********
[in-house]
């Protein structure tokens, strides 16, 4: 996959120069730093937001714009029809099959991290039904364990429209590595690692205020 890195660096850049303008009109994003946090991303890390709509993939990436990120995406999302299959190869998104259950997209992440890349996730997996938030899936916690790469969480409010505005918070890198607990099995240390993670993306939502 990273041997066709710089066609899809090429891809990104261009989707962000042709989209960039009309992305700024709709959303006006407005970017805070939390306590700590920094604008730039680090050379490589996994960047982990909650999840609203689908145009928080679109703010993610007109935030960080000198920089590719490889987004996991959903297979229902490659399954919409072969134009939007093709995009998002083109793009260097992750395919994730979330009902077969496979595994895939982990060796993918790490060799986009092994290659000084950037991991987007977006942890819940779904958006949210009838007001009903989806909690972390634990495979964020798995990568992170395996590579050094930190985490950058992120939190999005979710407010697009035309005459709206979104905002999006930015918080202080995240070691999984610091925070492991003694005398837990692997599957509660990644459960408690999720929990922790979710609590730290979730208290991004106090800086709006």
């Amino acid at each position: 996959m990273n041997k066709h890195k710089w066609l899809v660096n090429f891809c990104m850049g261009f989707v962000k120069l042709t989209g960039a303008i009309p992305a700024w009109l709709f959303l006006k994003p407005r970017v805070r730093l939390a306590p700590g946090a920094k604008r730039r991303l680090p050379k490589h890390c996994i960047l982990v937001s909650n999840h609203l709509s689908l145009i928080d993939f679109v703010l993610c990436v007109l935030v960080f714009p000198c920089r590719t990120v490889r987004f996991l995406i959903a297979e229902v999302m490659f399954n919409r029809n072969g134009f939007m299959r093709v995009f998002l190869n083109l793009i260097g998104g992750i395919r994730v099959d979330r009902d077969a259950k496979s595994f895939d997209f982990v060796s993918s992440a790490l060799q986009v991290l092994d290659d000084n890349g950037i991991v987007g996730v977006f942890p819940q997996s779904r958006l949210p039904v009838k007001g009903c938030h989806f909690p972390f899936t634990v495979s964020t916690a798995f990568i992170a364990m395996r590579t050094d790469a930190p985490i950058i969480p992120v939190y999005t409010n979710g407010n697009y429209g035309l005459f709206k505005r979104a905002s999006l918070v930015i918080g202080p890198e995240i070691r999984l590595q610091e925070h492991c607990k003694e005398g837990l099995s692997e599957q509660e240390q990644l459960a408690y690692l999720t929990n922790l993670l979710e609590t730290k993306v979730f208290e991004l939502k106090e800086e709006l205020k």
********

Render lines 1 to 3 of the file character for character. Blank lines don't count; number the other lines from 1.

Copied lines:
[in-house]
């Protein structure tokens, strides 16, 4: 996959120069730093937001714009029809099959991290039904364990429209590595690692205020 890195660096850049303008009109994003946090991303890390709509993939990436990120995406999302299959190869998104259950997209992440890349996730997996938030899936916690790469969480409010505005918070890198607990099995240390993670993306939502 990273041997066709710089066609899809090429891809990104261009989707962000042709989209960039009309992305700024709709959303006006407005970017805070939390306590700590920094604008730039680090050379490589996994960047982990909650999840609203689908145009928080679109703010993610007109935030960080000198920089590719490889987004996991959903297979229902490659399954919409072969134009939007093709995009998002083109793009260097992750395919994730979330009902077969496979595994895939982990060796993918790490060799986009092994290659000084950037991991987007977006942890819940779904958006949210009838007001009903989806909690972390634990495979964020798995990568992170395996590579050094930190985490950058992120939190999005979710407010697009035309005459709206979104905002999006930015918080202080995240070691999984610091925070492991003694005398837990692997599957509660990644459960408690999720929990922790979710609590730290979730208290991004106090800086709006």
């Amino acid at each position: 996959m990273n041997k066709h890195k710089w066609l899809v660096n090429f891809c990104m850049g261009f989707v962000k120069l042709t989209g960039a303008i009309p992305a700024w009109l709709f959303l006006k994003p407005r970017v805070r730093l939390a306590p700590g946090a920094k604008r730039r991303l680090p050379k490589h890390c996994i960047l982990v937001s909650n999840h609203l709509s689908l145009i928080d993939f679109v703010l993610c990436v007109l935030v960080f714009p000198c920089r590719t990120v490889r987004f996991l995406i959903a297979e229902v999302m490659f399954n919409r029809n072969g134009f939007m299959r093709v995009f998002l190869n083109l793009i260097g998104g992750i395919r994730v099959d979330r009902d077969a259950k496979s595994f895939d997209f982990v060796s993918s992440a790490l060799q986009v991290l092994d290659d000084n890349g950037i991991v987007g996730v977006f942890p819940q997996s779904r958006l949210p039904v009838k007001g009903c938030h989806f909690p972390f899936t634990v495979s964020t916690a798995f990568i992170a364990m395996r590579t050094d790469a930190p985490i950058i969480p992120v939190y999005t409010n979710g407010n697009y429209g035309l005459f709206k505005r979104a905002s999006l918070v930015i918080g202080p890198e995240i070691r999984l590595q610091e925070h492991c607990k003694e005398g837990l099995s692997e599957q509660e240390q990644l459960a408690y690692l999720t929990n922790l993670l979710e609590t730290k993306v979730f208290e991004l939502k106090e800086e709006l205020k």